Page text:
The role of location data in Canada’s commercial drone delivery initiatives
With the commercial drone market poised to take off in the near future, drone delivery ecosystem is moving at a ‘blink and you’ll miss it’ pace right now. Retail executives are virtually armoring themselves with unmanned aerial technology patents because they are well aware of the role drone deliveries are going to play in the future of retail.
Since July 2018, Walmart has filed as many as 97 drone technology patents with the World Intellectual Property Organization, as per a report by Business Insider. And while Amazon’s 54 drone patent requests last year pale in comparison, the e-commerce giant has been much more public – and vocal – about its drone delivery program.
Earlier this month at its re:MARS Conference (Machine Learning, Automation, Robotics and Space), Amazon unveiled the near-final design of its delivery drone. The company detailed how the drone could fly up to 15 miles and deliver packages weighing 5 pounds or less in under 30 minutes. Amazon is convinced it can start making deliveries via drones for customers in the United States within months. Yes, months!
Closer to home, this month has been pretty eventful for the drone industry in Canada too. On June 1, Canada’s new rules for the use of aerial systems also went into effect. Accordingly, all drone operators in the country are now required to obtain an official license for flying unmanned aerial vehicles – irrespective of whether they are doing it for fun, work, or research.
Industry insiders are applauding the new regulations because a safe and predictable regulatory environment is both a prerequisite and a stepping stone for large-scale Beyond Visual Line-of-Site (BVLOS) initiatives or drone deliveries.
The country’s flagship airline, Air Canada, announced on June 4 that it was getting into the business of delivering cargo by drones by tying up with Drone Delivery Canada (DDC) – one of the four companies that Transport Canada has approved for BVLOS operations.
Tim Strauss, Vice President of Cargo at Air Canada, explained the move by saying that the airline is convinced drone technology has the potential to offer the cargo community cost-effective solutions to complex issues related to supply chain distribution in non-traditional markets, including remote communities in Canada.
That the country has dozens of remote communities is indeed one of the biggest reasons why commercial drone deliveries make so much sense for Canada. DDC has already started delivering consumer products to three remote areas in Canada, and within the next five years, it plans to scale that number up to 200.
In this scaling of safe drone delivery operations, one crucial component that cannot be overlooked is accurate location data. From understanding drone guidelines and earmarking no-fly zones to preparing effective flight plans, authoritative geospatial data plays an indispensable role in ensuring safe and profitable drone operations.
Preparing flight plans:
With a georeferenced map, which shows obstacles based on GIS (geographic information systems) technologies, operators can manage path planning for drone navigation with utmost precision.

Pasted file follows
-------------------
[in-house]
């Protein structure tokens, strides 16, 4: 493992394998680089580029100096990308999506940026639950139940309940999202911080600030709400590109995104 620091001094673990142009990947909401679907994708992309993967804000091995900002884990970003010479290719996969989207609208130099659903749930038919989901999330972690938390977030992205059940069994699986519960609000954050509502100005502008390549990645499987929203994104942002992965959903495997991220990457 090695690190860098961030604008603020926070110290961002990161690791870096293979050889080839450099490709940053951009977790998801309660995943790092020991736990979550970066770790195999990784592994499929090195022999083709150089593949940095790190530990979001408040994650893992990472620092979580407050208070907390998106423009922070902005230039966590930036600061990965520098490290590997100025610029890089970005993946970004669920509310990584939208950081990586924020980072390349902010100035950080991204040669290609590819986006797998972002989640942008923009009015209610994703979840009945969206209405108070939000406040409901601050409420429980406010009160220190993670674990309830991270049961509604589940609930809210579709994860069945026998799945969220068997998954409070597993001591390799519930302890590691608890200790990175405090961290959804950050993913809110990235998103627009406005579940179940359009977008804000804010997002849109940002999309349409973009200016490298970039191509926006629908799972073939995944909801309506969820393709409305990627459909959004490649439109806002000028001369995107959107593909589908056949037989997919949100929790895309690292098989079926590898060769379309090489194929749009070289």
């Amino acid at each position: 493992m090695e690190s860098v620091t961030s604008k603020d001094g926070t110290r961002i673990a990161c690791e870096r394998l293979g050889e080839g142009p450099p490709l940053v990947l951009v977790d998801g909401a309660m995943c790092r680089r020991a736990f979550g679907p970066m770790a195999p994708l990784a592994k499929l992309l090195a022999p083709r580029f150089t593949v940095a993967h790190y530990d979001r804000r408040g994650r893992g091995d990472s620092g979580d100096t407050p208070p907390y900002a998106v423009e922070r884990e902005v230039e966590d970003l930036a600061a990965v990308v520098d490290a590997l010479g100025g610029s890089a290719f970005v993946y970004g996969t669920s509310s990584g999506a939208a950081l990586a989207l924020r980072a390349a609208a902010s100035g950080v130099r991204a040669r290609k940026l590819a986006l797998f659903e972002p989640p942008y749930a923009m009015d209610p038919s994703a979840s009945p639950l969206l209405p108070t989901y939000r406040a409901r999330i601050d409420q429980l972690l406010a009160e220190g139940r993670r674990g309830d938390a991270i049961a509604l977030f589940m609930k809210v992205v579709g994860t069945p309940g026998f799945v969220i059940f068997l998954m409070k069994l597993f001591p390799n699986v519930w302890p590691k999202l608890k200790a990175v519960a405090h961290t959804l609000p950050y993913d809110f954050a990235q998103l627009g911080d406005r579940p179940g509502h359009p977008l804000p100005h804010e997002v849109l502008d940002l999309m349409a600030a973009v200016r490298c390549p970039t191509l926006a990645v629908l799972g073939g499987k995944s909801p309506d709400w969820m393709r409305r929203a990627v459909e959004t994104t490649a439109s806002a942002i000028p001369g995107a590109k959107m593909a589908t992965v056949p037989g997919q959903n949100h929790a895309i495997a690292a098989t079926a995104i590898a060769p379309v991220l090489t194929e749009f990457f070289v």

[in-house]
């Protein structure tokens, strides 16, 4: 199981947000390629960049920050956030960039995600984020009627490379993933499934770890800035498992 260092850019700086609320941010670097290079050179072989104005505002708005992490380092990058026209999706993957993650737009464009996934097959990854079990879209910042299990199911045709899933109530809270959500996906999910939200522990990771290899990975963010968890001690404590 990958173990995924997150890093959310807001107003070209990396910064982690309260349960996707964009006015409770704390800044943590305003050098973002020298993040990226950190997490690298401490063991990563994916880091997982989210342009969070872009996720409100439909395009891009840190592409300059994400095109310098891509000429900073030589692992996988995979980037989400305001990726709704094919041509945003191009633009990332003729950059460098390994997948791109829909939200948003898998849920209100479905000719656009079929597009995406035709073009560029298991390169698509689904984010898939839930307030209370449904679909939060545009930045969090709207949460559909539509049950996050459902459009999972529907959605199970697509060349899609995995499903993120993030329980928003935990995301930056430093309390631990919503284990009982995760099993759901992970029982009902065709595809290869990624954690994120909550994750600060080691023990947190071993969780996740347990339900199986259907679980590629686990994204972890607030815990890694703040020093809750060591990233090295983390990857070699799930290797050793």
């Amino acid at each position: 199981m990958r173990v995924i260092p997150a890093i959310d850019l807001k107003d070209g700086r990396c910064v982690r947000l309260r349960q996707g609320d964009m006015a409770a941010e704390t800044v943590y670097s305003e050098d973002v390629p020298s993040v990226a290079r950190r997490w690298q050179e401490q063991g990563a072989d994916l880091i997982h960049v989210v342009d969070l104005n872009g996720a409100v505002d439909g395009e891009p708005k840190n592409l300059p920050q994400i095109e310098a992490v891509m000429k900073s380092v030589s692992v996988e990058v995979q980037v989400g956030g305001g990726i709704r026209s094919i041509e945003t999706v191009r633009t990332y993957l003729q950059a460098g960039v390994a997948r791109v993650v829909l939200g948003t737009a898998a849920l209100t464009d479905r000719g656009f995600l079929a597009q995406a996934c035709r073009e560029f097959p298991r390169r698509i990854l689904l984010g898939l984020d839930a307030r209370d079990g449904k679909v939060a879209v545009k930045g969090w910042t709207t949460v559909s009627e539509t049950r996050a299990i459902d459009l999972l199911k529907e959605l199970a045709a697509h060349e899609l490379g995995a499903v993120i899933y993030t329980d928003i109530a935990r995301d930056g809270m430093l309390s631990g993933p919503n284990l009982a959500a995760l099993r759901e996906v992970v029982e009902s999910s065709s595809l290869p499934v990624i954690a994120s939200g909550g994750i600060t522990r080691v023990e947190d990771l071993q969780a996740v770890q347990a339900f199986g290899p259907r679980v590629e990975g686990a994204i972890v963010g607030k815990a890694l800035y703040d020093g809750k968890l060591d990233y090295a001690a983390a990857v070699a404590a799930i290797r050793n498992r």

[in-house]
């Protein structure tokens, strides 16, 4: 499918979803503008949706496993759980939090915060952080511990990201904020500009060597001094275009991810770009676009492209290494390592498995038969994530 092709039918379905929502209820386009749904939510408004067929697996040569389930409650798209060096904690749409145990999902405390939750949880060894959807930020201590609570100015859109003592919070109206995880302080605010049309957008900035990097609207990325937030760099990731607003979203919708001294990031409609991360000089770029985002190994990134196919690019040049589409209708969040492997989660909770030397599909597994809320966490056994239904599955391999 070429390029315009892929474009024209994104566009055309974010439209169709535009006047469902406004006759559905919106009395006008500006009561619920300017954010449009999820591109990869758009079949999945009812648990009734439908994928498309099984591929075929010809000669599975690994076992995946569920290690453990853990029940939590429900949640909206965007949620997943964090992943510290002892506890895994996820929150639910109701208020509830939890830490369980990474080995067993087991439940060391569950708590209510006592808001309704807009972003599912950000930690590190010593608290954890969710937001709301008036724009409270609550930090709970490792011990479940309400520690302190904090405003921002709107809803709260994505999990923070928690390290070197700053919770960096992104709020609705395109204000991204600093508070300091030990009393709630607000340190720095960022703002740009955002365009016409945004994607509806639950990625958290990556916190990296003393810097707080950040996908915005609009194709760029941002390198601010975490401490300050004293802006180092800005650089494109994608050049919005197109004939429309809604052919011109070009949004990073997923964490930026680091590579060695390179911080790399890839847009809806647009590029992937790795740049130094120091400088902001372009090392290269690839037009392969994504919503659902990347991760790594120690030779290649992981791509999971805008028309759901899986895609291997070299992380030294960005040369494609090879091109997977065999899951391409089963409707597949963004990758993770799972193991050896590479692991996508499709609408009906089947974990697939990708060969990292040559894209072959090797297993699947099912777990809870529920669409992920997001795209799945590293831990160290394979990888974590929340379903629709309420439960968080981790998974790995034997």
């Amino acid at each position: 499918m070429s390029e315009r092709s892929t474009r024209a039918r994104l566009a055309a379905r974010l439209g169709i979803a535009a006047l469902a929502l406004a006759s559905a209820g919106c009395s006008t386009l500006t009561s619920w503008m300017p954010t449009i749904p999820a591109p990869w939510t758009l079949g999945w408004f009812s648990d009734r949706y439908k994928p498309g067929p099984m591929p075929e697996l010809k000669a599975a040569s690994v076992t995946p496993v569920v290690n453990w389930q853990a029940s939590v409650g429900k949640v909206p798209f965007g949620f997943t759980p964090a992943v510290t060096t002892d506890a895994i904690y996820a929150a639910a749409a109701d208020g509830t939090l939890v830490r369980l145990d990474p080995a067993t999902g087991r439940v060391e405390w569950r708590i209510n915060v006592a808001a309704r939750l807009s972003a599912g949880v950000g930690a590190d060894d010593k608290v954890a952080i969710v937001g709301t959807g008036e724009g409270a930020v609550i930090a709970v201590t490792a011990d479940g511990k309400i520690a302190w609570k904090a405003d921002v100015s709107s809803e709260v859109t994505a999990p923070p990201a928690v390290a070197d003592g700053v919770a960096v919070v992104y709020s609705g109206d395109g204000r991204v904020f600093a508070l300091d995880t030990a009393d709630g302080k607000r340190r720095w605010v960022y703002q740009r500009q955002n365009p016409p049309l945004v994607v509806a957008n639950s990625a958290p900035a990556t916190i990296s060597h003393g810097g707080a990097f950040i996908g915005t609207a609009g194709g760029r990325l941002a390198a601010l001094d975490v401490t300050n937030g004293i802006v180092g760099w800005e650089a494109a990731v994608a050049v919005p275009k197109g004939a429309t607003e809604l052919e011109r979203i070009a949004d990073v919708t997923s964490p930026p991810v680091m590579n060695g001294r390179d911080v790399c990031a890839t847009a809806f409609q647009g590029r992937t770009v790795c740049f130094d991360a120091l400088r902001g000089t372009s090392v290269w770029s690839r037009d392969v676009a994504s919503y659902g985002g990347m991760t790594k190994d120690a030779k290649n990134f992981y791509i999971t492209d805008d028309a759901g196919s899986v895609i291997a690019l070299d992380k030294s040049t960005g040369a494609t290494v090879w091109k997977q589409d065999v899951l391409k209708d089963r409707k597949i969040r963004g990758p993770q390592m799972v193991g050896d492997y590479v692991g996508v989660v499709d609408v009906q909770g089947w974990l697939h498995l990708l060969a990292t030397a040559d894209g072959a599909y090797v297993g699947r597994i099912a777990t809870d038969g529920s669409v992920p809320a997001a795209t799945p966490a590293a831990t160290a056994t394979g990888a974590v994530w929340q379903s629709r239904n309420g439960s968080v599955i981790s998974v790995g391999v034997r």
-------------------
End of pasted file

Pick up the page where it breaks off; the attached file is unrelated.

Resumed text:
Ensuring address reliability:
When it comes to drone deliveries, operators require an address database which is complete, dependable, and up-to-date. There are already concerns about the theft of drone-delivered packages if they are left unattended outside a customer’s home, so imagine the implications if the package was to be delivered at a wrong location altogether! Having access to a nationally-sourced, verified address database with rooftop-level precision goes a long way to ensuring these kinds of fiascos do not happen.
Safeguarding serviceable areas:
If the dataset in use has incomplete addresses, there is a very real possibility that even serviceable areas will show up as unserviceable. This can lead to significant economic losses for both retailers and drone delivery agents alike. All care must be taken to use only the most comprehensive individual address points, complete with associated street names, national rail networks, points of interest, parks data files, as well as detailed topographic and geographic features.
Special flight permissions: There will be instances when an organization may request for permission to operate a drone outside the rules of advanced (commercial) operations. For example, a special certificate is required if the payload is above 25kgs or if the operator wants to fly the drone at an advertised event. In such cases, before they can approve or disapprove the request, local governments and municipalities will need access to several layers of data:
- Topographic information including water, rail, parks, land use and enhanced points of interest
- Utility infrastructure for collision threat
- Police and fire stations in case of emergencies
- Population density
- Provincial and municipal boundaries, etc.
Here, a location data visualization platform can act as a single source of truth and provide the authorities with a clear picture of whether the request is reasonable or not.
To sum up, the future of commercial drone delivery in Canada is closer than most people realize. With the help of up-to-date spatial data as well as expert advice on its integration in existing IT systems, companies, governments, and municipalities alike can prepare themselves for the exciting times ahead. Consult with Canada’s location intelligence market leader DMTI Spatial today. Click here to contact us